Fed chief stands firm on rate rise predictions
Federal Reserve Bank of New York president William Dudley said on Thursday the case for rate rises this year remained robust amid risks the economy could overheat, and warned that the new tax law could boost the US deficit over time.
If the economy continues to make progress on achieving the Fed’s job and inflation goals, “I will continue to advocate for gradually removing monetary policy accommodation”, Mr Dudley said in a speech given to a gathering of the Securities Industry and Financial Markets Association in New York.
The argument in favour of rate rises “remains strong,” he said. Inflation that is short of the Fed’s 2 per cent target “argues for patience,” he said, adding “I think that is more than offset by an outlook of above-trend growth, driven by accommodative monetary policy and financial conditions, as well as an increasingly expansionary fiscal policy.”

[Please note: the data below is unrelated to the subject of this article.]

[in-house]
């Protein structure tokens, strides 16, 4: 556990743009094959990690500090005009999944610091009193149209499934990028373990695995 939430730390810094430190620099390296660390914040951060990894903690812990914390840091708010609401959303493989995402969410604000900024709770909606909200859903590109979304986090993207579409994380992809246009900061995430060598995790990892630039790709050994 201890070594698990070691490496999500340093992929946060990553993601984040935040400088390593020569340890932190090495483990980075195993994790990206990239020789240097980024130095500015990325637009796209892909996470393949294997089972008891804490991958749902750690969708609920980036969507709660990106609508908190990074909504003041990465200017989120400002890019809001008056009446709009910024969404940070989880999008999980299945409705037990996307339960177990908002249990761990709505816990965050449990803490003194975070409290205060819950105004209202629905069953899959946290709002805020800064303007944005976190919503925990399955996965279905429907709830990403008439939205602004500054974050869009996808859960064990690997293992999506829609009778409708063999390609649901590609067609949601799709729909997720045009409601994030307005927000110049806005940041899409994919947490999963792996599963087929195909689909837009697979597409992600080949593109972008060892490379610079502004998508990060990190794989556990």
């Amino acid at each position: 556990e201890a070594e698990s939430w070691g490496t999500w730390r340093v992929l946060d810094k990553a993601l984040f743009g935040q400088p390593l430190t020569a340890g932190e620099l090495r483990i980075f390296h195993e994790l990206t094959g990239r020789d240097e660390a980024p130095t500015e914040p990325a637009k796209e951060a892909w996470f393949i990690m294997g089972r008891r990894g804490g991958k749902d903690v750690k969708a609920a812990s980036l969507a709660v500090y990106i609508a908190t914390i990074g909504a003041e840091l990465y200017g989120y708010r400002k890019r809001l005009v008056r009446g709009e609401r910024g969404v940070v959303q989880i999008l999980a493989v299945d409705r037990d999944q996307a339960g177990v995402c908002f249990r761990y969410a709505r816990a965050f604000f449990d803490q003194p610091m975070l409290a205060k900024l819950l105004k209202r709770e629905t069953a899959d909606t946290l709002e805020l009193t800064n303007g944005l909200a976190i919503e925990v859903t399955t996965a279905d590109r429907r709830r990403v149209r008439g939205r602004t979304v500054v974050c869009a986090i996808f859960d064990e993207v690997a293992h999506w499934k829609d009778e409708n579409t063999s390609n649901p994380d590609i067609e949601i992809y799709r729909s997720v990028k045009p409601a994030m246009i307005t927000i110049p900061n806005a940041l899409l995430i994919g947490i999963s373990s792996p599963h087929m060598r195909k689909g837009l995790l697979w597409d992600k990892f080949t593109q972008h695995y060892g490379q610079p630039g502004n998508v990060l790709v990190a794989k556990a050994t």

The central banker, who is set to retire in a few months, also serves as vice-chairman of the Fed’s interest-rate-setting Federal Open Market Committee. Mr Dudley was a consistent supporter of increasing short-term interest rates last year.
The Fed delivered three increases in 2017, taking its overnight target rate range to between 1.25 per cent and 1.5 per cent, and it pencilled in about three more increases for this year.
Mr Dudley said the Fed’s collective expectation for three rate rises in 2018 “doesn’t seem to be an unreasonable sort of starting point” for thinking about monetary policy, but what happens “depends on how the outlook evolves”. “Financial conditions today are easier than when we started to remove monetary policy accommodation,” Mr Dudley said.